By Michael E. Miller
By Allie Conti
By David Villano
By Jose D. Duran
By Michael E. Miller
By Allie Conti
By Kyle Swenson
By Luther Campbell
Loughner admits she had been talking on her cell phone to FTAA Resistance Radio (www.ftaaimc.org/en/static/ radio_en.shtml) and to a friend from Indymedia a few blocks away. "I was giving a live report of what I was seeing. I had Herald reporters behind me doing the same thing," she explains. "When the police marched out I'm like, 'Oh my God, they're sending another hundred cops your way!' When they moved the armored cars out I was on the radio at the time. I'm like, 'Oh my God, two armored cars just went by.'" When chants turned to screams and police moved toward demonstrators, she phoned to update. "I said, 'Well, now they're tear-gassing you, in the crowd. People need to go help the people that are getting tear-gassed.' I talked about what I saw."
This is Loughner's account of what happened next: Two Miami cops, one of whom had been "nice" to her earlier, approached her and took her sign. "The sign was in the shape of a house," she notes. "The stick was the same stick that everybody had, which was just a little wooden stick. I'd passed through three police lines and had it checked every time.... But suddenly it's illegal, and I'm like, 'I don't think it is.' So we're in this little minor argument about is-it-illegal-I-want-my-property-back-that's-mine-you-can't-steal-it. And they're like, 'You're leaving now or getting arrested.' And I'm like, 'OKAY, but can I have my sign back?' And they said, 'Oops, you didn't leave.'"
Realizing her moment to avoid arrest was gone, she sat down. The police cuffed her, lifted her up, and took her to a squad car. She was forced to lean face down on the trunk of the vehicle. She refused to identify herself. "They asked me my name. I said I have the right to remain silent until I speak to an attorney. I will only answer questions in the presence of my attorney. I kept saying that." They searched her bag. They waited about 45 minutes for another officer to arrive.
It was during that time that the alleged thumb-twisting took place. The third officer had arrived, whom Loughner refers to as "the big guy."
"My hands are behind my back," she recounts during a sit-down interview at New Times, then stands and asks a reporter to put his hands behind his back. "I'm just going to sort of illustrate with you. Your hands are cuffed, pretty tight, and this somebody is like doin' this, and goin' as hard as they can in that direction. 'Tell us your name, tell us your name!' And I mean hard. I thought they were going to break it, the joint, something. It was excruciating ...."
"He says, 'Okay, if she sings a song, we won't have to go into all this.' And he starts beating [a rhythm] on the car, and I'm like, 'I don't even know what you're doing.' He's like, 'C'mon, you know the song,' and he starts beating on the car again." It was the theme song of the Nickelodeon cartoon SpongeBob SquarePants.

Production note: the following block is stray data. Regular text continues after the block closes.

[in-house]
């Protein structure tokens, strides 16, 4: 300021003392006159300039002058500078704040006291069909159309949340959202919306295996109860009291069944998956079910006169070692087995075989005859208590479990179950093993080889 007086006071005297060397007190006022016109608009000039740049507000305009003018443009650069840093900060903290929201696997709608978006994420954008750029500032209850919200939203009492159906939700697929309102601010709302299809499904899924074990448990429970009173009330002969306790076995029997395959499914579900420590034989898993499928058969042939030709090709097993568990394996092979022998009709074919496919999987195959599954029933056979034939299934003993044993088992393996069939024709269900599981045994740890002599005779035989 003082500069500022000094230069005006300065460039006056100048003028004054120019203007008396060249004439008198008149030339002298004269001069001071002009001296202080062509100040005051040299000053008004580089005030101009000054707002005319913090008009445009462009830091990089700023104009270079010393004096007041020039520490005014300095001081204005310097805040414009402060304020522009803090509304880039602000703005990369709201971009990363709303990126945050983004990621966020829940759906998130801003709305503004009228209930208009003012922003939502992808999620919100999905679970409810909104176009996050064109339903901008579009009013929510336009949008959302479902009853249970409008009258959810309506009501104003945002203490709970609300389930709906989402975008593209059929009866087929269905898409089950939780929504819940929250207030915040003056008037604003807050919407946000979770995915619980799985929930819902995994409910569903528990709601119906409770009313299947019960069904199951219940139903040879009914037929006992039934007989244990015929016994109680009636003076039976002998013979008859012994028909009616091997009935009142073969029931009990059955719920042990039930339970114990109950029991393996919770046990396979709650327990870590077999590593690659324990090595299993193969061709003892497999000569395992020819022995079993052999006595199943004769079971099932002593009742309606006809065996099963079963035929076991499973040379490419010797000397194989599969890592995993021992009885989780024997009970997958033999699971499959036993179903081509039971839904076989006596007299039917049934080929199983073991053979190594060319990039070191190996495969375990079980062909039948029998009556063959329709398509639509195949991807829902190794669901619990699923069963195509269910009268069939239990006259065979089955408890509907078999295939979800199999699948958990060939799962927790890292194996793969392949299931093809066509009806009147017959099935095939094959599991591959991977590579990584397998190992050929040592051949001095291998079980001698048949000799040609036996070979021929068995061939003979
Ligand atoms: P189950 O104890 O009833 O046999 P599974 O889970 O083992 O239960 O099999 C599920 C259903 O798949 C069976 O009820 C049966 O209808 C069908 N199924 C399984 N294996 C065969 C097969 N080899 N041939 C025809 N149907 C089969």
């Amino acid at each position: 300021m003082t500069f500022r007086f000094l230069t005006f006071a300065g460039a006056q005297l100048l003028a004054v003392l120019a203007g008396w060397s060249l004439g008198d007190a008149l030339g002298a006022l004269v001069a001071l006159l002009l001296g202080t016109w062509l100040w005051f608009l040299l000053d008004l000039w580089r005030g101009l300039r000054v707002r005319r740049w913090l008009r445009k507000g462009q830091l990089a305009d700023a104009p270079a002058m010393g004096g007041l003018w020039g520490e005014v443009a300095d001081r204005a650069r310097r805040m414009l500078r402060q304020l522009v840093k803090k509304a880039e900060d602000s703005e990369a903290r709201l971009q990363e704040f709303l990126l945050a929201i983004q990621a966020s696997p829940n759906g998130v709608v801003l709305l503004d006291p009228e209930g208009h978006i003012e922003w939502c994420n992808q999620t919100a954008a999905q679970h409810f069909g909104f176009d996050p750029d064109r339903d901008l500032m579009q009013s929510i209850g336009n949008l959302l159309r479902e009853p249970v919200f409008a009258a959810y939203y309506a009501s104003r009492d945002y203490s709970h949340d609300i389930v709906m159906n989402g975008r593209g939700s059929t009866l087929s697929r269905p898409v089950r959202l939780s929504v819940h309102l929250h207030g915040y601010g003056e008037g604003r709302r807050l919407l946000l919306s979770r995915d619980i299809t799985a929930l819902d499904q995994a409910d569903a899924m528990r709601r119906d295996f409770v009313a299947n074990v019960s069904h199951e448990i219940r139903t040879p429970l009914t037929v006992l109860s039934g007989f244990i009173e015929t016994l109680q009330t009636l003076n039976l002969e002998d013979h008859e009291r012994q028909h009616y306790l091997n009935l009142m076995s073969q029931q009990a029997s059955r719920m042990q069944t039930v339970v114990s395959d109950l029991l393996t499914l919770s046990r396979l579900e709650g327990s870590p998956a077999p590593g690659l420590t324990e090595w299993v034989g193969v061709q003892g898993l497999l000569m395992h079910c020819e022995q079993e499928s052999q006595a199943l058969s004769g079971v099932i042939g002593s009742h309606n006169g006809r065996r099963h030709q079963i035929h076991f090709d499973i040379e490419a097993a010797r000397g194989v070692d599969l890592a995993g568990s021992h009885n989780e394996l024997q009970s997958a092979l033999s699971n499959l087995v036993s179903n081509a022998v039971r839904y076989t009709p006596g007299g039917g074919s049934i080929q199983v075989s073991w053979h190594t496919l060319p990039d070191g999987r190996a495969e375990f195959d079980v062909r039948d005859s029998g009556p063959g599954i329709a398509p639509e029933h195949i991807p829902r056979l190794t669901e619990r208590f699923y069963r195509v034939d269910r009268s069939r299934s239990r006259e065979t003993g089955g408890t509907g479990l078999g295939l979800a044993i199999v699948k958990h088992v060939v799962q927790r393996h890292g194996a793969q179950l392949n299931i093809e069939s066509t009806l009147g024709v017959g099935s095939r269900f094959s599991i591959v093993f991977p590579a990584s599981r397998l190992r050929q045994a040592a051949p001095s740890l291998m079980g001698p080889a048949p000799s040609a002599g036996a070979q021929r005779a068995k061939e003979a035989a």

Loughner says she didn't know it before that day but does now, after singing it numerous times while slumped over the police car. "Finally he teaches it to me. Because I have to then answer it or be threatened with physical violence again," she continues, then sings: "Who is yellow and lives in the sea? SpongeBob SquarePants.
"They had their hands on my hand, which was what was hurting. That was the choice. Sing the song or ... " Her voice trails off. "And I did it. Repeatedly. It wasn't just once they made me sing the song. It was a lot of times," she says, her eyes tearing up. "I've been through protest hell. I've been beaten, I've been wrapped in my banner, stomped on by cops. I've never been as scared. I never felt [before] that the cops had no bottom limit to what they'd do. But I felt these did. I felt that the next thing was the batons and whatever."
It reminded her of stories from the G8 Summit in Genoa, Italy two years ago, when police allegedly forced detainees to sing the national anthem of Italy from the Mussolini dictatorship era. "This has happened before," Loughner assures. "It's just that SpongeBob's a lot sillier. American fascism's a lot sillier than Italian fascism."
"There is no reason we would do anything like that to extract a name from a person," Miami police spokeswoman Herminia Salas-Jacobson insists. "You see that in the movies but we don't do that on the street." If necessary, police are allowed to use a thumb hold when making an arrest, she adds. "If I need to control you, I can use your thumb to control you."
Loughner was charged with two misdemcounts of resisting arrest without violence and one of obstruction by a disguised person, apparently for concealing her name. With attorney by her side, she finally stated her name at a November 25 court appearance. She was released without bond after five nights in jail. Her public defender, Manuel Alvarez, says the disguised person charge was dropped because it doesn't apply to refusal to tell an officer one's name. The case is set for trial. Loughner remains charged with one count of resisting arrest and one of failure to obey a lawful order. "We felt that the arrest was completely unfounded," Alvarez concluded.